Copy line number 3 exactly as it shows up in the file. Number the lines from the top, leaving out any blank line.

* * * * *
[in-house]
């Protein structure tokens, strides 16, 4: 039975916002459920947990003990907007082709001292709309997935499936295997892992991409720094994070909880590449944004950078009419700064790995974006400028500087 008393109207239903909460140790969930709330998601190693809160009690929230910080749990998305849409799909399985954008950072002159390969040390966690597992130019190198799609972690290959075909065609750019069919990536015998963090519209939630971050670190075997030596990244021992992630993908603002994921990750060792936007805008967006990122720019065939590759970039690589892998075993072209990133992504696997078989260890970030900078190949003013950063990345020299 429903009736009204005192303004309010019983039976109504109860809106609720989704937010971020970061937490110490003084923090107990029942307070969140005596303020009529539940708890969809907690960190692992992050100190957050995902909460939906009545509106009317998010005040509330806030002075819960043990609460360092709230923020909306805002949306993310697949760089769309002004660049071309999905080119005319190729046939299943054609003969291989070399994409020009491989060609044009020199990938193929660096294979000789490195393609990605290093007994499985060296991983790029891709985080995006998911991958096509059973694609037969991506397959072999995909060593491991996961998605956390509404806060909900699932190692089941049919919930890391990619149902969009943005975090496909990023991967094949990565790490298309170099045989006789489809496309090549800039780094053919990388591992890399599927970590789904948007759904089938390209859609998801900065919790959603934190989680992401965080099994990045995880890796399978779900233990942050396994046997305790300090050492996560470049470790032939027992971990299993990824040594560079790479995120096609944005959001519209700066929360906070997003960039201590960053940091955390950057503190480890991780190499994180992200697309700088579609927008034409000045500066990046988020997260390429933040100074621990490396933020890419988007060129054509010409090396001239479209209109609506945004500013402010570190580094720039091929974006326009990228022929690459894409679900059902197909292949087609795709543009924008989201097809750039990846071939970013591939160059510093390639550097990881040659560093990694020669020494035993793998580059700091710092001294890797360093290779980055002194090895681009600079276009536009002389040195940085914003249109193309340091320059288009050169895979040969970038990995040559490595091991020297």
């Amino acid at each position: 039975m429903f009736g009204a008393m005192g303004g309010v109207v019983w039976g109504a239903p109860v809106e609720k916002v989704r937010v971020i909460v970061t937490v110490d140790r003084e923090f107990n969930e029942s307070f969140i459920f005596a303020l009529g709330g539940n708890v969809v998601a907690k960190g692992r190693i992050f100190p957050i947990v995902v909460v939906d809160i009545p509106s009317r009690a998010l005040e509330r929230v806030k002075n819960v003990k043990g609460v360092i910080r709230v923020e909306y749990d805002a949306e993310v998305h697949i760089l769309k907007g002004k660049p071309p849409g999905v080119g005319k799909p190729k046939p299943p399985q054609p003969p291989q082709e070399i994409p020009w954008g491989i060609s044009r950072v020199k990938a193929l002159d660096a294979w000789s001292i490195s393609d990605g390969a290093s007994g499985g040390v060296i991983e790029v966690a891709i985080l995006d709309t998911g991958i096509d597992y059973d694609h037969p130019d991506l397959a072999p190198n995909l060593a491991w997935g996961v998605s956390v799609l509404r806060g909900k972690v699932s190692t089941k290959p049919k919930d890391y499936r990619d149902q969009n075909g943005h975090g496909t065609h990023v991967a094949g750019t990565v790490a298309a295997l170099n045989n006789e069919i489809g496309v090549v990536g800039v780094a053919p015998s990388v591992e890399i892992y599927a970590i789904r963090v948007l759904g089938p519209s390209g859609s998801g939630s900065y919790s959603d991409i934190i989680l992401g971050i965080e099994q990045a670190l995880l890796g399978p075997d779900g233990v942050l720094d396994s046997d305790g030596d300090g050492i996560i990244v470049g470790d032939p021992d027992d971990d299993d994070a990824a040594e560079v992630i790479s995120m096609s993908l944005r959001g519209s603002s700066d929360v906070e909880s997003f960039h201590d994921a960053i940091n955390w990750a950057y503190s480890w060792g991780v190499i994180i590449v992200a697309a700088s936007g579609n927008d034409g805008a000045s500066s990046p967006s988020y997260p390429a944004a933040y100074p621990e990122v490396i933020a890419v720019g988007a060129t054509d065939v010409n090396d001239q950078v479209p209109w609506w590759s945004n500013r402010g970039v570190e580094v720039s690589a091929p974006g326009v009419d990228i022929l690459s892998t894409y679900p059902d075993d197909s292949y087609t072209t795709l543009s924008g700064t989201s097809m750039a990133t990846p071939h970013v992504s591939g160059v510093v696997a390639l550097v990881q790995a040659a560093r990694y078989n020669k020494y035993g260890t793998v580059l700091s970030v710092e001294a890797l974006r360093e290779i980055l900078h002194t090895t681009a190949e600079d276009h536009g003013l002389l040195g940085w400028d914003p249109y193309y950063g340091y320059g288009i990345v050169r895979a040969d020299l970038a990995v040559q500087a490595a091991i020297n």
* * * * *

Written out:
């Amino acid at each position: 039975m429903f009736g009204a008393m005192g303004g309010v109207v019983w039976g109504a239903p109860v809106e609720k916002v989704r937010v971020i909460v970061t937490v110490d140790r003084e923090f107990n969930e029942s307070f969140i459920f005596a303020l009529g709330g539940n708890v969809v998601a907690k960190g692992r190693i992050f100190p957050i947990v995902v909460v939906d809160i009545p509106s009317r009690a998010l005040e509330r929230v806030k002075n819960v003990k043990g609460v360092i910080r709230v923020e909306y749990d805002a949306e993310v998305h697949i760089l769309k907007g002004k660049p071309p849409g999905v080119g005319k799909p190729k046939p299943p399985q054609p003969p291989q082709e070399i994409p020009w954008g491989i060609s044009r950072v020199k990938a193929l002159d660096a294979w000789s001292i490195s393609d990605g390969a290093s007994g499985g040390v060296i991983e790029v966690a891709i985080l995006d709309t998911g991958i096509d597992y059973d694609h037969p130019d991506l397959a072999p190198n995909l060593a491991w997935g996961v998605s956390v799609l509404r806060g909900k972690v699932s190692t089941k290959p049919k919930d890391y499936r990619d149902q969009n075909g943005h975090g496909t065609h990023v991967a094949g750019t990565v790490a298309a295997l170099n045989n006789e069919i489809g496309v090549v990536g800039v780094a053919p015998s990388v591992e890399i892992y599927a970590i789904r963090v948007l759904g089938p519209s390209g859609s998801g939630s900065y919790s959603d991409i934190i989680l992401g971050i965080e099994q990045a670190l995880l890796g399978p075997d779900g233990v942050l720094d396994s046997d305790g030596d300090g050492i996560i990244v470049g470790d032939p021992d027992d971990d299993d994070a990824a040594e560079v992630i790479s995120m096609s993908l944005r959001g519209s603002s700066d929360v906070e909880s997003f960039h201590d994921a960053i940091n955390w990750a950057y503190s480890w060792g991780v190499i994180i590449v992200a697309a700088s936007g579609n927008d034409g805008a000045s500066s990046p967006s988020y997260p390429a944004a933040y100074p621990e990122v490396i933020a890419v720019g988007a060129t054509d065939v010409n090396d001239q950078v479209p209109w609506w590759s945004n500013r402010g970039v570190e580094v720039s690589a091929p974006g326009v009419d990228i022929l690459s892998t894409y679900p059902d075993d197909s292949y087609t072209t795709l543009s924008g700064t989201s097809m750039a990133t990846p071939h970013v992504s591939g160059v510093v696997a390639l550097v990881q790995a040659a560093r990694y078989n020669k020494y035993g260890t793998v580059l700091s970030v710092e001294a890797l974006r360093e290779i980055l900078h002194t090895t681009a190949e600079d276009h536009g003013l002389l040195g940085w400028d914003p249109y193309y950063g340091y320059g288009i990345v050169r895979a040969d020299l970038a990995v040559q500087a490595a091991i020297n």